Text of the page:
What is the carbon storage and sequestration potential of Europe’s many land and marine habitats? A first scoping analysis, published today by the European Environment Agency (EEA), found that forests and wetlands can play an important role in storing carbon but doing so should take account of potential impacts on biodiversity and ecosystem services.
Climate change mitigation and nature restoration are two sides of the same coin when it comes to achieving two main objectives of the European Green Deal; climate neutrality and increasing the EU’s natural capital. Well-functioning habitats can take up and store large amounts of carbon, reducing atmospheric CO2 levels and greenhouse gas emissions from land use practices. To use nature’s full potential, we need to know (1) the carbon storage and sequestration potential of European habitats in their present condition and how much carbon can be used to meet EU emissions policy targets; and (2) the measures available to increase carbon storage in habitats, and the synergies and trade-offs between these measures and ecosystem function.
In theory, well-functioning and healthy habitats can uptake and store large amounts of carbon and contribute to help Europe mitigate the effects of climate change by reducing carbon dioxide in the atmosphere. However, as the EEA briefing 'Carbon stocks and sequestration in terrestrial and marine ecosystems: a lever for nature restoration?' points out putting such measures into practice is more complex. Synergies but also trade-offs will have to be carefully considered to make sure nature conservation and restoration objectives and climate mitigation actions do not act against each other.
The EEA briefing, based on a larger scoping review by the EEA and the Wageningen University and Research, is the first attempt to classify a selected group of different land and marine habitats and ecosystems according to their carbon stocks and carbon sequestration capacities. The study used the European Nature Information System (EUNIS) habitat classification system. The aim is to build up a base of knowledge and data for future research on carbon storage capacities in support of nature restoration and conservation as well as climate mitigation policies.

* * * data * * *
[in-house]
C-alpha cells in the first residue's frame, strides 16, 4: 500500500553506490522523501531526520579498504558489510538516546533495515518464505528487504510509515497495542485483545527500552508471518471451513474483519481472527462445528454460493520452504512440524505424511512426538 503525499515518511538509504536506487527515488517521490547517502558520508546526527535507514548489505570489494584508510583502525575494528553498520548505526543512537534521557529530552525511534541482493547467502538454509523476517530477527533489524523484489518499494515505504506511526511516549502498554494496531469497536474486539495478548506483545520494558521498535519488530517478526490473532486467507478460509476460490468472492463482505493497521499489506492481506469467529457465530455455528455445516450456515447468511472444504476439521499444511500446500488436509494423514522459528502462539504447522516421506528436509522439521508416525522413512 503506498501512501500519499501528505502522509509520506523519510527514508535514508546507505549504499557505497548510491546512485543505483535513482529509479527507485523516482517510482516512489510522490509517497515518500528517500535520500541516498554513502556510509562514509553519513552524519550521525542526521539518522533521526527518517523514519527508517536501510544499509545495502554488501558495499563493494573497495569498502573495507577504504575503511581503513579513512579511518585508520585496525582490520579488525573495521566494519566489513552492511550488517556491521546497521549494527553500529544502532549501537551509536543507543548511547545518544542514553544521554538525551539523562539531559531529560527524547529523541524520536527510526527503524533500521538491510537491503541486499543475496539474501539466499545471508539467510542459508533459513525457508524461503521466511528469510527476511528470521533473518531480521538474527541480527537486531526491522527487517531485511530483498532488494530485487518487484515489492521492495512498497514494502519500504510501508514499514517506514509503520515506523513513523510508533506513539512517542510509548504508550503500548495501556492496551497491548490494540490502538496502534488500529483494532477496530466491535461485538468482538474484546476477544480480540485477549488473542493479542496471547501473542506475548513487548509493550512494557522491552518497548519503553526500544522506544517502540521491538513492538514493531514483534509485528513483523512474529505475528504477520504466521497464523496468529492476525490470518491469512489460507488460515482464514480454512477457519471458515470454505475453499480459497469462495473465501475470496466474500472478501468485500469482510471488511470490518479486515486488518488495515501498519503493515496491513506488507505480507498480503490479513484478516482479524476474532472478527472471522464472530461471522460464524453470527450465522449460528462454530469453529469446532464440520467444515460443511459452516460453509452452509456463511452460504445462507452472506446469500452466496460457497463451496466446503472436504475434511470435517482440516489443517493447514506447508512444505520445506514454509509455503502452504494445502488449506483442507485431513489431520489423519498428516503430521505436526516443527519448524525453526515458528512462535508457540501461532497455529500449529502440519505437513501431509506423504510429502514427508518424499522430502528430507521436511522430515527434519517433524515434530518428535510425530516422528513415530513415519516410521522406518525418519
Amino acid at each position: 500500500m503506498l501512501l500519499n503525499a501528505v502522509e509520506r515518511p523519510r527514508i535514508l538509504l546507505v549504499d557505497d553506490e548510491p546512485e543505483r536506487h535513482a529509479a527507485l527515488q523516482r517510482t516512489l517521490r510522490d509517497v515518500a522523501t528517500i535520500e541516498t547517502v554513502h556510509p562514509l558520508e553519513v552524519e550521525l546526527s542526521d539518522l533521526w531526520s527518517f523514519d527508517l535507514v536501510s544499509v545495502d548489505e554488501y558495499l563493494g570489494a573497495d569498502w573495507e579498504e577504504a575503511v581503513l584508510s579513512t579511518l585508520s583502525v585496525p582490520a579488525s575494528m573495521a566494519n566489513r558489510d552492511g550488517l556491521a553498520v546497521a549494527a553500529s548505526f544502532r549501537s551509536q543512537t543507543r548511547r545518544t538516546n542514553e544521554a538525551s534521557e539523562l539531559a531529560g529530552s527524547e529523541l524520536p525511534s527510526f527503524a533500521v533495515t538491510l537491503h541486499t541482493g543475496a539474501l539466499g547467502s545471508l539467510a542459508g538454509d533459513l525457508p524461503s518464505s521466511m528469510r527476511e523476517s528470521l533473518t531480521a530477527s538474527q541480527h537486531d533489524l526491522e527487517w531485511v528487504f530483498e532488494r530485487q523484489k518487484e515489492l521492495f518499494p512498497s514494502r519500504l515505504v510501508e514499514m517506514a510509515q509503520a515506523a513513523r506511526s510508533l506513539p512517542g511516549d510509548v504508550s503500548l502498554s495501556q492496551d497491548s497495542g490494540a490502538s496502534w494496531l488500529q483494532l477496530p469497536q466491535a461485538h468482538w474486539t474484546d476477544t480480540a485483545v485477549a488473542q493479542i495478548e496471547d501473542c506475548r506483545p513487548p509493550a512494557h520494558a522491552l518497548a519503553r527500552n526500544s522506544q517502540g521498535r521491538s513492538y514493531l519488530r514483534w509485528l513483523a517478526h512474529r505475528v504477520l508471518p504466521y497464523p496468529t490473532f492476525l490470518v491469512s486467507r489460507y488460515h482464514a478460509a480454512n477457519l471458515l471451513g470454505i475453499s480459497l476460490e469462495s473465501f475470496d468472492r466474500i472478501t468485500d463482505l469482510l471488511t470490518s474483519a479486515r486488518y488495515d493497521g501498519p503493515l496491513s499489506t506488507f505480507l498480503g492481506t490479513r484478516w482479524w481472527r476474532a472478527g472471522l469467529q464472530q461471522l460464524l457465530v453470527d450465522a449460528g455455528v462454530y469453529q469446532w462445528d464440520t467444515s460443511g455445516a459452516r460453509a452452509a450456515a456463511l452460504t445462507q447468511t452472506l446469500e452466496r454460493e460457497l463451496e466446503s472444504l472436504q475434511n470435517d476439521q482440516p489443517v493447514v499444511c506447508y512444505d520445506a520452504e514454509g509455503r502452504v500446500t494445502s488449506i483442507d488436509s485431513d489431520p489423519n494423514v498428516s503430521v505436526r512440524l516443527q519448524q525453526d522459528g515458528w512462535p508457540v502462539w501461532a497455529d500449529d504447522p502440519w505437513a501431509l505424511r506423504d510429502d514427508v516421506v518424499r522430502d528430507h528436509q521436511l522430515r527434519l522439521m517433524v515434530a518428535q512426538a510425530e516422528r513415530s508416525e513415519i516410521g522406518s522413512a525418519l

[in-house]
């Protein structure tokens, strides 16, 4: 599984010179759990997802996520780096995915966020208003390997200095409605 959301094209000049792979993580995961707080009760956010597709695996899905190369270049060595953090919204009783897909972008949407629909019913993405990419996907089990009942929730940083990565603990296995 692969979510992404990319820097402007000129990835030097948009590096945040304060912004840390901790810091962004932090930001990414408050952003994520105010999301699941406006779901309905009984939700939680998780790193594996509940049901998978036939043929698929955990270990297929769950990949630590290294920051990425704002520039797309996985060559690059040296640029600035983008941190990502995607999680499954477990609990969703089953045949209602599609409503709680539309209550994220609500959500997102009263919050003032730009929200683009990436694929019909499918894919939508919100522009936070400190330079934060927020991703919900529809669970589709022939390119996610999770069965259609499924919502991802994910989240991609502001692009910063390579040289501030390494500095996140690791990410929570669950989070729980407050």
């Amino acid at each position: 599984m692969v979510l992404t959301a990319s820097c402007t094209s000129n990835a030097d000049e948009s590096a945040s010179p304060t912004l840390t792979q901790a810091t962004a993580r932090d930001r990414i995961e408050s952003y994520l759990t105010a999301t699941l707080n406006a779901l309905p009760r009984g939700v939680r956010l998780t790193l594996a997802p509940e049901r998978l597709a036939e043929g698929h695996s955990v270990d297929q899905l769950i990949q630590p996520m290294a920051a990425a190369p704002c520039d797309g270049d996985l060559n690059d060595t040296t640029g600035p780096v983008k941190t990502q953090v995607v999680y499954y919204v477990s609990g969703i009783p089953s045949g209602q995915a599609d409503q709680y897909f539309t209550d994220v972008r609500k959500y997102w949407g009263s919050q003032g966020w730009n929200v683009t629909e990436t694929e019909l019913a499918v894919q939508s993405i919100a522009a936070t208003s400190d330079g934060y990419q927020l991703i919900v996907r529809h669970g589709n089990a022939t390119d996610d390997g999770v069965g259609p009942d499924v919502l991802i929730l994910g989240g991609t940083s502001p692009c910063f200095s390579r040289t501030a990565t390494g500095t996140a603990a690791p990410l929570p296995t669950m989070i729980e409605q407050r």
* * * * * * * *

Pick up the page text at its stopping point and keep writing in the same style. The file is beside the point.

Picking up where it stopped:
Forests and wetlands
Among land ecosystems and habitats, forests have the highest carbon sequestration rates and reach up to three times that of wetlands and farmland, according to the study. Forests take up more carbon above and below ground over a same period compared to other ecosystems but there are many differences depending on where the forests are located across Europe.
Wetlands have relative low carbon sequestration rates but can accumulate carbon over decades and even many centuries, explaining their very large storage capacity, which on average, exceeds all other habitats.
Relatively high sequestration rates in land used for agriculture are mostly harvested and only provide minor contributions to carbon storage in our nature. Marine ecosystems are the largest long-term sink for carbon in the biosphere, storing and cycling an estimated 93% of the Earth’s carbon dioxide.
Carbon sequestration and storage
Carbon sequestration is the process of removing carbon from the atmosphere and storing it in carbon pools of the specific habitats like above ground biomass, roots and soil. The absolute quantity of carbon held within a habitat pool at a specified time is carbon stock or storage. The rate with which the carbon is stored is referred to as the carbon sequestration rate.
- European Environment Agency